Blockchain has been around for over a decade. A lifetime in the world of information technology. And yet it has very few, if any, best practices, fragmented at best a proven ROI and little experience of companies who have implemented it fully. But as more and more executives understand the benefits Blockchain can bring, as they become more familiar with the technology and as they complete the implementation of other digital technology initiatives, they are finding the bandwidth and budget to start seriously looking at Blockchain. As a result ideas and best practices are emerging to initiate the use of Blockchain.

1. Industry Collaboration

One needs to look at history to understand the importance of this. The United Nations was formed in October 1945. Imagine back in 1940 when Communism was active in major countries of the world. Britain was still ruling over India and dictatorship was still around. Yet the world took a leap of faith and decided to create an organization where all of these countries would come to together to solve problems i.e. the United Nations. This was something akin to Blockchain where everyone had to trust everyone to solve common problems.

In other words collaboration was the key. And it was motivated to address common problems, if not resolved may even read to oblivion. Today, Climate Change is bringing all countries together to battle a common problem. The world of industry is no different. Industries constantly face situations where a rule or law or natural events may seriously harm the industry. So common pain needs a common resolution.

This means organizations need to come together to address a common problem for their own benefit and for others.

2. Build A Better Mousetrap And The World Will Beat A Path To Your Door– Not With Blockchain

The age old adage of “Build a better mousetrap and the world will beat a path to your door” cannot apply to the implementation of Blockchain. The very crux of Blockchain is collaboration. So building a wonderful Blockchain solution on your own and then asking other companies to subscribe to it will start with resistance. Any Blockchain implementation must be done together with other companies. Each must trust and believe in the other to address the core problem they are facing.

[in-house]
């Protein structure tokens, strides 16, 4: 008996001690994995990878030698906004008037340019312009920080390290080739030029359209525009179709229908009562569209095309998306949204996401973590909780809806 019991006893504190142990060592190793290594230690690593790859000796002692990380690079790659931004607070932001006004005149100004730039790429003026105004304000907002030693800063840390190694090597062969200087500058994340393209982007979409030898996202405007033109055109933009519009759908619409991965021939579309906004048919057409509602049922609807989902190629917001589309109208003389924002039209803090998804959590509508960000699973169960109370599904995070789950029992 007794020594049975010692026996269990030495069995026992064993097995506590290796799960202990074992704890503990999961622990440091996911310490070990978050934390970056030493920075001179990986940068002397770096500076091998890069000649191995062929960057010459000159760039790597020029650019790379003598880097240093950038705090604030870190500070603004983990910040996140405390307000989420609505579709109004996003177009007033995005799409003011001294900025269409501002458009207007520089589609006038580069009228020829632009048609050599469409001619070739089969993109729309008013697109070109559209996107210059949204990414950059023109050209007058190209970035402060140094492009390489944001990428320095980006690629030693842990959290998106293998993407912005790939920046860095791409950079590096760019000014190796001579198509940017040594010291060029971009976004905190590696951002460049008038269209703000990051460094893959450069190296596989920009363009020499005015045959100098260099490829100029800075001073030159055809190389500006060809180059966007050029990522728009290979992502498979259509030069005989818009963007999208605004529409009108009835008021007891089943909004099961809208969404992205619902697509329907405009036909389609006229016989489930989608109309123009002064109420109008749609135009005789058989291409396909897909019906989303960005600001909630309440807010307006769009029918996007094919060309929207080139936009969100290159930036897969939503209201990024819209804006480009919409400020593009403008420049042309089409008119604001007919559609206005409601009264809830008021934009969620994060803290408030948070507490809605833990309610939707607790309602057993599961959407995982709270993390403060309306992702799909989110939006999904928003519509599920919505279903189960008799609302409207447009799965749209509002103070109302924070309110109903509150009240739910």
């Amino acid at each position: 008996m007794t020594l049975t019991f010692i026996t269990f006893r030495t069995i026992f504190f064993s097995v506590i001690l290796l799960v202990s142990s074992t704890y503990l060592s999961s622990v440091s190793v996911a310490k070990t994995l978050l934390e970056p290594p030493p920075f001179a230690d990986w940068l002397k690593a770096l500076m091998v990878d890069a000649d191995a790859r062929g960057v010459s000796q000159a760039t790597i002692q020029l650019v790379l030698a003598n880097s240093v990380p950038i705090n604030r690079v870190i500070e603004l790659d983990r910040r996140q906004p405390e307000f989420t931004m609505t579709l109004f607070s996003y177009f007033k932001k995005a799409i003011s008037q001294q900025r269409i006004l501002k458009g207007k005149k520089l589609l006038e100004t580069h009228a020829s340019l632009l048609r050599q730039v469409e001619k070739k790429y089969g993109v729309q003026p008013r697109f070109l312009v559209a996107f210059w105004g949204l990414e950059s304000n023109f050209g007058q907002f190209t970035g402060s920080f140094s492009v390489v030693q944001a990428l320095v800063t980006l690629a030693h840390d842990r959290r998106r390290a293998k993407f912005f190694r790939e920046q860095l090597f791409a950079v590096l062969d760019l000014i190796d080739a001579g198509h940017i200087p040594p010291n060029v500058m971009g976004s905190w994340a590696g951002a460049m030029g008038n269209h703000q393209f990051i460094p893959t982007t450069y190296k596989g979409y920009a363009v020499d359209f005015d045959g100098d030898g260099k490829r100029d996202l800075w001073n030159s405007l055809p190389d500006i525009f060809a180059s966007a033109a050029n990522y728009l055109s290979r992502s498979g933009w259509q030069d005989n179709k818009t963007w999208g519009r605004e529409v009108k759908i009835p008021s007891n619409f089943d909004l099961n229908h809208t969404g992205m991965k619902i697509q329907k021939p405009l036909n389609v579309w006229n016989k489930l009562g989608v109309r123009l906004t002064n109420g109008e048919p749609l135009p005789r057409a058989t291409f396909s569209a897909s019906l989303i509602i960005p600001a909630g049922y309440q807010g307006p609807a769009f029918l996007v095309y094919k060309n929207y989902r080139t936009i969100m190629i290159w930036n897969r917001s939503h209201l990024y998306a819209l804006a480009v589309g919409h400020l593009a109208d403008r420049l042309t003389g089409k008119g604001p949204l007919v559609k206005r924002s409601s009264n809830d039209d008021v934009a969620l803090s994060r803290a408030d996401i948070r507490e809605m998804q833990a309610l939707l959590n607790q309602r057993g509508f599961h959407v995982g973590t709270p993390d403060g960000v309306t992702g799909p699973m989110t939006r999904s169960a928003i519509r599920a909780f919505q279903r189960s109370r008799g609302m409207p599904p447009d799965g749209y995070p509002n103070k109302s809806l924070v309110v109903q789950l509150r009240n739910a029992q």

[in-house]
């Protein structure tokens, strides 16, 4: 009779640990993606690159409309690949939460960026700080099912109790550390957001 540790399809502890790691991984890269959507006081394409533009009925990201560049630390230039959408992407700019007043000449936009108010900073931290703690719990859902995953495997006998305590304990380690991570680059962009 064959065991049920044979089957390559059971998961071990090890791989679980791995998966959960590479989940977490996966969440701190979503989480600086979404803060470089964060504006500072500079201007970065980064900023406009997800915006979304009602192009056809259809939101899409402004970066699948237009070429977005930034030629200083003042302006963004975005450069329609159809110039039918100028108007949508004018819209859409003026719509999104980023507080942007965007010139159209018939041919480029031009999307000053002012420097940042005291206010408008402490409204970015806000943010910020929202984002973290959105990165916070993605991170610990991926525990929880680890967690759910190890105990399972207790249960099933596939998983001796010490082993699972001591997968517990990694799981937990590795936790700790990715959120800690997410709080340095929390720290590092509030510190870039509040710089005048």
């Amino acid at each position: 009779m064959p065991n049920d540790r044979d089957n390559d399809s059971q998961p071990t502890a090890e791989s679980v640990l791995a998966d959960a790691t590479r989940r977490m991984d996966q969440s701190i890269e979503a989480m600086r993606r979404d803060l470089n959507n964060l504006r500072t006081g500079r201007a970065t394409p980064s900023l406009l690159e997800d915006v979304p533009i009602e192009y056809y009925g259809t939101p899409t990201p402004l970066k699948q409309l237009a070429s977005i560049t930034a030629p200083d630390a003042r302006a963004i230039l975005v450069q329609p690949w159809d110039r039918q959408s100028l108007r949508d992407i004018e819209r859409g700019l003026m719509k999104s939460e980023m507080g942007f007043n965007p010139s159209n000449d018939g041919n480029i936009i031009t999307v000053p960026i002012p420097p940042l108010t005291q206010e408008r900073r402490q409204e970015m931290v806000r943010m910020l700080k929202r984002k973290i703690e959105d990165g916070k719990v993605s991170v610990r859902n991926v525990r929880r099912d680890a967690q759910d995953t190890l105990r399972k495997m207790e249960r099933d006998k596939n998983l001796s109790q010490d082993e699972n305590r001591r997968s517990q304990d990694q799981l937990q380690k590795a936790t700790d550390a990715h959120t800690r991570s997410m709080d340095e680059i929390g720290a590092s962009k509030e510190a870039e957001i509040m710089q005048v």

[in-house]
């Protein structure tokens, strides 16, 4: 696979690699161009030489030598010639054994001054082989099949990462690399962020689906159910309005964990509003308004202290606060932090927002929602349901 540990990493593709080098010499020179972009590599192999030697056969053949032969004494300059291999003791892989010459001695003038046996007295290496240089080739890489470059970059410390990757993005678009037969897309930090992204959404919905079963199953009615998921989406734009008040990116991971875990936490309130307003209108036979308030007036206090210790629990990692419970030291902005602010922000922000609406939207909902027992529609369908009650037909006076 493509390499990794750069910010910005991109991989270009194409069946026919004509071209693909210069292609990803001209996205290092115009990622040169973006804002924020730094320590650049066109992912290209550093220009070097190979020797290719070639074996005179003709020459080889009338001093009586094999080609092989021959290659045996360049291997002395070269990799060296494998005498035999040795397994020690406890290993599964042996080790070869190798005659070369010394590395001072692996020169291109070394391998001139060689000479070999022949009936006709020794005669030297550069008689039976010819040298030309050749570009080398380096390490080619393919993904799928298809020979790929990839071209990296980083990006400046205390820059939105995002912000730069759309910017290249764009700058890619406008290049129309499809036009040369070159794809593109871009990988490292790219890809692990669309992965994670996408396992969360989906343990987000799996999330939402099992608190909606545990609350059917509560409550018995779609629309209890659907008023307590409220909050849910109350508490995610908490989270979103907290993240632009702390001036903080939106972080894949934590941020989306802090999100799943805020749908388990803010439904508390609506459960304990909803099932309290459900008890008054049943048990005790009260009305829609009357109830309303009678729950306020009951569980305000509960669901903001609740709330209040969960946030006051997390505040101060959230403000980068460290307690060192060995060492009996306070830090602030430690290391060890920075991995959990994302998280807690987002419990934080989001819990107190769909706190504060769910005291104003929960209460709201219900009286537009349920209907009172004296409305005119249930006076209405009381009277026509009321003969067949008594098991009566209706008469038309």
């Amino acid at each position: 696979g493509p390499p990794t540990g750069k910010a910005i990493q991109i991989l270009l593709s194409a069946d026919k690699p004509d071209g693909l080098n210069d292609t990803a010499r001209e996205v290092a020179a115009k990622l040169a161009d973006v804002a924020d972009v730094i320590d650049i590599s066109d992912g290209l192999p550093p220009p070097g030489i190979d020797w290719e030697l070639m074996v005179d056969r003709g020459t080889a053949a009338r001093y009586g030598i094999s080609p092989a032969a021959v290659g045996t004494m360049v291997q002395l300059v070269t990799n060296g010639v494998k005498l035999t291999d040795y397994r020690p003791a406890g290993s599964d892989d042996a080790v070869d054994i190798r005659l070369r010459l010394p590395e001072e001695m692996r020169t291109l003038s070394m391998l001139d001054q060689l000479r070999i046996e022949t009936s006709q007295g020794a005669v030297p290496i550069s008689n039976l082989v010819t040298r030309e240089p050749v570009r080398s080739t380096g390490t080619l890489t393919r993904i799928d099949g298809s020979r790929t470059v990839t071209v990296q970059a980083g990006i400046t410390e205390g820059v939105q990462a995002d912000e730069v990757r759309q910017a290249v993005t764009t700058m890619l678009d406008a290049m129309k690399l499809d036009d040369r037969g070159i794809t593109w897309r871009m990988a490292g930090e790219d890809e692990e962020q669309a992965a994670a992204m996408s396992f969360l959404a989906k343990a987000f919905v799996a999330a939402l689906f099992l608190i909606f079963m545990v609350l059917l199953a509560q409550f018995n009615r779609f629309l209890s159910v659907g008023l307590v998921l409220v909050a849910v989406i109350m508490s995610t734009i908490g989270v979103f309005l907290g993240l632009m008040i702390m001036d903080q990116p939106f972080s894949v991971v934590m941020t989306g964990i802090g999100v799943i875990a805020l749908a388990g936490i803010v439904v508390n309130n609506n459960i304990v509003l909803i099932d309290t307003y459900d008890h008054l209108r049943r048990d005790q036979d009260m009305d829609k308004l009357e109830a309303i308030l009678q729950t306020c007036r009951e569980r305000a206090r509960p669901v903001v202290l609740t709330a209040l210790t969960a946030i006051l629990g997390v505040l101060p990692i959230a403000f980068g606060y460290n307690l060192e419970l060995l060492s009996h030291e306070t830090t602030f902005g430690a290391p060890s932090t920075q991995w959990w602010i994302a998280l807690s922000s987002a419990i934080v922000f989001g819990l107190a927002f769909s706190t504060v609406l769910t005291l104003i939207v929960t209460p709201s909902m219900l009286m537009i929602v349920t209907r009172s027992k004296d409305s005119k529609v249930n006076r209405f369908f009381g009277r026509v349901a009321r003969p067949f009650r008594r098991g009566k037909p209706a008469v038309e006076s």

This is further complicated because the understanding of Blockchain is very limited across organizations. So getting everyone to the same baseline will need leadership from one or a few.

3. A Third Party

Bringing competitors together to develop a solution is in itself very hard. Ensuring they continue working together without issues developing is close to impossible. The solution is to have a neutral party in the room. Someone who everyone trusts.

4. Evolve

Organizations are still getting their heads around Blockchain. Combine this with the fact they have to work with other organizations makes it even harder. So what is the solution? Use the Agile methodology and produce systems in 1 of 2 week sprints. Success promotes confidence. Shorter sprints also ensure that as you develop you can change. Developing a system with one user giving the requirements is hard enough. Multiple organizations giving requirement makes it much-much harder.